This 18 October 2019 video says about itself:
Fennec Foxes Are All Ears
In one of the world’s most inhospitable places lives one of the cutest predators.
This is the Fennec Fox.
This 6 July 2019 video is about young red foxes in the Veluwe region in the Netherlands.
This video says about itself:
Arctic Fox mother and young kits. The video was taken by Barry Miller on a Cheeseman’s Ecology Safari to Svalbard, a Norwegian archipelago. The foxes were found off a fiord just northeast of Longyearbyen. The trip was late June – early July 2018.
From Polar Research, June 2019, by Eva Fuglei and Arnaud Tarroux:
A young female left Spitsbergen (Svalbard Archipelago, Norway) on 26 March 2018 and reached Ellesmere IslandNew Arctic fungi species discovered, Nunavut, Canada, 76 days later, after travelling a cumulative distance of 3506 km, bringing her ca. 1789 km away (straight-line distance) from her natal area. The total cumulative distance travelled during the entire tracking period, starting when she left her natal area on 1 March 2018 and ending when she settled on Ellesmere Island on 1 July 2018, was 4415 km.
This is among the longest dispersal events ever recorded for an Arctic fox. Crossing extensive stretches of sea ice and glaciers, the female moved at an average rate of 46.3 km/day ± 41.1 SD. The maximum movement rate was 155 km/day and occurred on the ice sheet in northern Greenland. This is the fastest movement rate recorded for this species. The northernmost location recorded was on the sea ice off northern Greenland at a latitude of 84.7°N.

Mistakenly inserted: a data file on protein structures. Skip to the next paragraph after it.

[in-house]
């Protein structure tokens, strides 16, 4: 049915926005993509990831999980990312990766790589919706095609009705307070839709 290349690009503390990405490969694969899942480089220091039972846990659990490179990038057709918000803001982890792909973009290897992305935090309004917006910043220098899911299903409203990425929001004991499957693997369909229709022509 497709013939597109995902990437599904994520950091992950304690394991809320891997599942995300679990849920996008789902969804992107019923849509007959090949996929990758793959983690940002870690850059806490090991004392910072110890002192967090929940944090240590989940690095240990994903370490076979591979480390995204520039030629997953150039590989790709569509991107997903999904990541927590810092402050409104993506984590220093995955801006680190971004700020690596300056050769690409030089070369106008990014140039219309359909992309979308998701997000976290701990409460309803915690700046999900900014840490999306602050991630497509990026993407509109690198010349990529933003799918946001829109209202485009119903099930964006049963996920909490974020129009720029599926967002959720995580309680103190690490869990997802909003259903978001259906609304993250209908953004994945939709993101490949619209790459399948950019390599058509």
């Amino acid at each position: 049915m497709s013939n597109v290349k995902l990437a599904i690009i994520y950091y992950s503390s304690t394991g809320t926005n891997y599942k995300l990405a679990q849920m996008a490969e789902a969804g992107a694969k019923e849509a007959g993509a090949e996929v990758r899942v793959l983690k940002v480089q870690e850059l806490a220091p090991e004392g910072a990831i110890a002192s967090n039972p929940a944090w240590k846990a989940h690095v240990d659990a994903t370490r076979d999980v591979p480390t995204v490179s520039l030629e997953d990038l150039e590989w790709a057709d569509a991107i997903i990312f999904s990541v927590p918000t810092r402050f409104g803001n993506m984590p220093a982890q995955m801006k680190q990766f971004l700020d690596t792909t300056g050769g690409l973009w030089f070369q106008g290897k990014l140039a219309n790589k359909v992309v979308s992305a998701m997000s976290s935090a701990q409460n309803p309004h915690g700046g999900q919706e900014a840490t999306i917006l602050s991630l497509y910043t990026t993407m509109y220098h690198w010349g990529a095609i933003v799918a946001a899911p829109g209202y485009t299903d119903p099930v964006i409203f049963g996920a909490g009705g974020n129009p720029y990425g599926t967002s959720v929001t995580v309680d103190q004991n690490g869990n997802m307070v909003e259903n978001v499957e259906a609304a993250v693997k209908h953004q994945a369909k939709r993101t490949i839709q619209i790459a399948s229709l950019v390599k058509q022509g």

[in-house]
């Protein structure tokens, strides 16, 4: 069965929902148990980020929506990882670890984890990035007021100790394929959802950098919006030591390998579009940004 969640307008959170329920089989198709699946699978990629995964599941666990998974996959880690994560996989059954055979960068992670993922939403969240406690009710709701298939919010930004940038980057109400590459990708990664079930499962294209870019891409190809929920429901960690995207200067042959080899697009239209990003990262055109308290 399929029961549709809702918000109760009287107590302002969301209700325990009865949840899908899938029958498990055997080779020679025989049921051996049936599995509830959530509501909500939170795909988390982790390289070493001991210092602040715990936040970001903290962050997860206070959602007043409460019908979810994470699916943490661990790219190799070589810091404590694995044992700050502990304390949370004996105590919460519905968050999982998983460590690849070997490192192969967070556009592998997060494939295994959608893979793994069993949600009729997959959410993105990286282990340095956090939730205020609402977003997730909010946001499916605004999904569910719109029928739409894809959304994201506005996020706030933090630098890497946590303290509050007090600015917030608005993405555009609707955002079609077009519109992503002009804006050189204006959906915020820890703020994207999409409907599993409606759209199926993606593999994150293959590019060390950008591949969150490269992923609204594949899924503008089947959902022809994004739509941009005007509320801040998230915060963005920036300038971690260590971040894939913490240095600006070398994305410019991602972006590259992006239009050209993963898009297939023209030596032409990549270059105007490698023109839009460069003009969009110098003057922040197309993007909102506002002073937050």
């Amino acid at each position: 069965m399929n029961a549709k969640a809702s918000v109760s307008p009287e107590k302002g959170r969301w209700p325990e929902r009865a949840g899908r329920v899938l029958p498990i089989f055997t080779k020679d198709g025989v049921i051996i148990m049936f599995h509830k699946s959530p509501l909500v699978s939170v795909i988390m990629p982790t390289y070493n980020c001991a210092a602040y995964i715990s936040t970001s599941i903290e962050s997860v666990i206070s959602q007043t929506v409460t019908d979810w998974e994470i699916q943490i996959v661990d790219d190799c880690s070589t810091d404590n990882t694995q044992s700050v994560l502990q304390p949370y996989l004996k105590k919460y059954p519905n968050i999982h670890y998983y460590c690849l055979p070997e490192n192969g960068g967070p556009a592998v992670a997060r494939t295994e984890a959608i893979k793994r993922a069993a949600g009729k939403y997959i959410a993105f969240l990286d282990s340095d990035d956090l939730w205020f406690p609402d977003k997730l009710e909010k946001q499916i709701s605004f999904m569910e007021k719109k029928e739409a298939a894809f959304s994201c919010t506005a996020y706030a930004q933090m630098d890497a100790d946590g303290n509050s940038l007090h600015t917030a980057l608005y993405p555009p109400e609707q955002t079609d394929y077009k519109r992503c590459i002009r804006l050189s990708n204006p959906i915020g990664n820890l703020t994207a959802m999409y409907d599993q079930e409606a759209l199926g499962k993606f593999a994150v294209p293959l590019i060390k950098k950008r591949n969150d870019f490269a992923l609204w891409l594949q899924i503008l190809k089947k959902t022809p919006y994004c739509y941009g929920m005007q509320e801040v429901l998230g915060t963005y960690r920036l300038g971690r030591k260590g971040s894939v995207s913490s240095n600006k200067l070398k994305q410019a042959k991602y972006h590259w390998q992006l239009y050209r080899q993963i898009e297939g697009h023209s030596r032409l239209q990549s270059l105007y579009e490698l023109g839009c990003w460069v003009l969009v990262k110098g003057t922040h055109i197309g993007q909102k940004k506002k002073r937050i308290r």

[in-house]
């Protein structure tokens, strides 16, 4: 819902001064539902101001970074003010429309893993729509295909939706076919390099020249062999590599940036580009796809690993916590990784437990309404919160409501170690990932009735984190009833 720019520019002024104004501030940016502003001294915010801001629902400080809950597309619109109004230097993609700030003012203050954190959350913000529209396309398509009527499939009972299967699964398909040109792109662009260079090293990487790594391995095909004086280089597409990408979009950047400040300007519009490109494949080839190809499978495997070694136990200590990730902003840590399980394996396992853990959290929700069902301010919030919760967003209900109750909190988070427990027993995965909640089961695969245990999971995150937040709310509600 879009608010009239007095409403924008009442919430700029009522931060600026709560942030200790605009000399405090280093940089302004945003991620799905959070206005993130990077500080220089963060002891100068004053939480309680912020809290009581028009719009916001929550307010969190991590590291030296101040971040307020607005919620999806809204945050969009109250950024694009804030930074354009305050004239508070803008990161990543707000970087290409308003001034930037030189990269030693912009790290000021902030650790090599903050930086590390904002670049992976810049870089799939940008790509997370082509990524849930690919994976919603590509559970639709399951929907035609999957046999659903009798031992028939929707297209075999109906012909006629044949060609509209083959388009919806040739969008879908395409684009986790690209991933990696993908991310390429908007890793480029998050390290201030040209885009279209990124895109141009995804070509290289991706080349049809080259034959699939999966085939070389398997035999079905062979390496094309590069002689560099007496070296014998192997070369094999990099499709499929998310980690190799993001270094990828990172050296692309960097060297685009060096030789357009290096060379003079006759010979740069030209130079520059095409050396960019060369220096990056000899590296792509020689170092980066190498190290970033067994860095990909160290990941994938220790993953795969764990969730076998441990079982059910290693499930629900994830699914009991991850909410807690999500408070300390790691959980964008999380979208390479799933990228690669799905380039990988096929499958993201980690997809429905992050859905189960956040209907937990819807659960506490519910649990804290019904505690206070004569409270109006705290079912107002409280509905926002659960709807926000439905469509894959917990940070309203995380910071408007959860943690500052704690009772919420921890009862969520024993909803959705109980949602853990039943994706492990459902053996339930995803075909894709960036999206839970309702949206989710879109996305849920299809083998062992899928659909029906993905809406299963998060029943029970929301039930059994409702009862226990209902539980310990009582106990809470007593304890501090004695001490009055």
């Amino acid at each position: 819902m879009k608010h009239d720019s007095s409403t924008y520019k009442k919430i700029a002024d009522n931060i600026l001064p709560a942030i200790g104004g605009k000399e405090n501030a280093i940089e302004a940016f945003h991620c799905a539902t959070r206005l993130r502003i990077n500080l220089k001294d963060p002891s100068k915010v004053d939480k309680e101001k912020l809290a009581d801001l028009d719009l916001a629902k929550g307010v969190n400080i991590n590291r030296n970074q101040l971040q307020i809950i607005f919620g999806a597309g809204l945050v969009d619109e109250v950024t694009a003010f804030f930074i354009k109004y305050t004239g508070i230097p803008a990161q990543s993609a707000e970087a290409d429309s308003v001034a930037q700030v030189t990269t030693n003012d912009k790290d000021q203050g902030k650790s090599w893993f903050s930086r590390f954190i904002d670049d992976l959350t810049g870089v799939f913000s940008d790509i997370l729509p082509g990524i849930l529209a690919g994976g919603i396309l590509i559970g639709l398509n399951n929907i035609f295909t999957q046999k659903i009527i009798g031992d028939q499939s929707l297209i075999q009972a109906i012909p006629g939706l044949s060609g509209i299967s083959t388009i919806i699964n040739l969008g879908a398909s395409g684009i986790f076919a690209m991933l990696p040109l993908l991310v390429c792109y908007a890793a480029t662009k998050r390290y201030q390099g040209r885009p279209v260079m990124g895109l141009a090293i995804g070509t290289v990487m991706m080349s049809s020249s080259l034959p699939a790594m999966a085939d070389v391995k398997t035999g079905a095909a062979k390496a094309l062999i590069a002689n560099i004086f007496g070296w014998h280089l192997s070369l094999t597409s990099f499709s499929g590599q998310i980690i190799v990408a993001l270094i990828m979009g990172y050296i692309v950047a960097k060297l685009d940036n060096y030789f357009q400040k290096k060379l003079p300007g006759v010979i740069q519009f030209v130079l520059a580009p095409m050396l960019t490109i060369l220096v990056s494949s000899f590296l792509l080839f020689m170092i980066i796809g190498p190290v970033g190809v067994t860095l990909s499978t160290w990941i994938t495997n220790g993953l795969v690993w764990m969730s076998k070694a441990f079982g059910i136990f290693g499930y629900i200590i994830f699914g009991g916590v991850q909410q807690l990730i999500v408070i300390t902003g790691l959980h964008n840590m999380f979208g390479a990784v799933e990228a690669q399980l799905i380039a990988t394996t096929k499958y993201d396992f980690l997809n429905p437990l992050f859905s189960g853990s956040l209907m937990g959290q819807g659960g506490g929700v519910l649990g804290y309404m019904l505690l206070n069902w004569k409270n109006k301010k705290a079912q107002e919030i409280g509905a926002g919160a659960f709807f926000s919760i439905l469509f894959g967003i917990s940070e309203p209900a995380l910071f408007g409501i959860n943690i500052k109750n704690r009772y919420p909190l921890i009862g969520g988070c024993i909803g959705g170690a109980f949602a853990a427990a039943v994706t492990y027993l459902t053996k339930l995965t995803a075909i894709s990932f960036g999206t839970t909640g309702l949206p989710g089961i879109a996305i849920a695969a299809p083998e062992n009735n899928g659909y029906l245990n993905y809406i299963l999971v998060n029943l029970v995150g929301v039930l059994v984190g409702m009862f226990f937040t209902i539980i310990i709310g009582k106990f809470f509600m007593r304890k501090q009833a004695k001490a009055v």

The Arctic fox settled on Ellesmere Island in a food web with lemmings, thereby switching ecosystems. Our observation supports evidence of gene flow across Arctic regions, including those seasonally bridged by sea ice, found in studies of the circumpolar genetic structure of Arctic fox populations.
Eventually, the fox’s journey continued beyond Ellesmere Island. Her collar stopped working on 9 February 2019. So, we don’t know what happened to her after that.
See also here.